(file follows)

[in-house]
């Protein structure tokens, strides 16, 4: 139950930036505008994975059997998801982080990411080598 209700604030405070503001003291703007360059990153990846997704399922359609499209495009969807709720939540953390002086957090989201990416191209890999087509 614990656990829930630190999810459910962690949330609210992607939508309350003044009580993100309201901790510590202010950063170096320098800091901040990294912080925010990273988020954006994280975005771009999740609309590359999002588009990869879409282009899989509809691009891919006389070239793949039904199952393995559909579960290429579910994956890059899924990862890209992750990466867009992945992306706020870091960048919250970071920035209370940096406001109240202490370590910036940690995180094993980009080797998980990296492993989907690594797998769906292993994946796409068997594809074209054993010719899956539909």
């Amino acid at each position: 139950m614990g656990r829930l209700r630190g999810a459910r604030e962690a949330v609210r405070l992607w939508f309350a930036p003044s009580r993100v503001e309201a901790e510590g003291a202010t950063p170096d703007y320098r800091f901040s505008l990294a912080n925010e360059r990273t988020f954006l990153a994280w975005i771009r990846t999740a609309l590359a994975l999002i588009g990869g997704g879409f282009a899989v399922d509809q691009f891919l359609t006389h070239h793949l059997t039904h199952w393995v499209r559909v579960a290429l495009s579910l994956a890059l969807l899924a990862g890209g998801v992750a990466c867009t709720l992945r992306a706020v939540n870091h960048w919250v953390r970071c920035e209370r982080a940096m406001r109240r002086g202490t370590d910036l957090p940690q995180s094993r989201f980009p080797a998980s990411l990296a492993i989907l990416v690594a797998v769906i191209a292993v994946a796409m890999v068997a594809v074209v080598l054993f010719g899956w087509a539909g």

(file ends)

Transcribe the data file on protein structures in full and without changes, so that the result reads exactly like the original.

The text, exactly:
[in-house]
């Protein structure tokens, strides 16, 4: 139950930036505008994975059997998801982080990411080598 209700604030405070503001003291703007360059990153990846997704399922359609499209495009969807709720939540953390002086957090989201990416191209890999087509 614990656990829930630190999810459910962690949330609210992607939508309350003044009580993100309201901790510590202010950063170096320098800091901040990294912080925010990273988020954006994280975005771009999740609309590359999002588009990869879409282009899989509809691009891919006389070239793949039904199952393995559909579960290429579910994956890059899924990862890209992750990466867009992945992306706020870091960048919250970071920035209370940096406001109240202490370590910036940690995180094993980009080797998980990296492993989907690594797998769906292993994946796409068997594809074209054993010719899956539909």
């Amino acid at each position: 139950m614990g656990r829930l209700r630190g999810a459910r604030e962690a949330v609210r405070l992607w939508f309350a930036p003044s009580r993100v503001e309201a901790e510590g003291a202010t950063p170096d703007y320098r800091f901040s505008l990294a912080n925010e360059r990273t988020f954006l990153a994280w975005i771009r990846t999740a609309l590359a994975l999002i588009g990869g997704g879409f282009a899989v399922d509809q691009f891919l359609t006389h070239h793949l059997t039904h199952w393995v499209r559909v579960a290429l495009s579910l994956a890059l969807l899924a990862g890209g998801v992750a990466c867009t709720l992945r992306a706020v939540n870091h960048w919250v953390r970071c920035e209370r982080a940096m406001r109240r002086g202490t370590d910036l957090p940690q995180s094993r989201f980009p080797a998980s990411l990296a492993i989907l990416v690594a797998v769906i191209a292993v994946a796409m890999v068997a594809v074209v080598l054993f010719g899956w087509a539909g």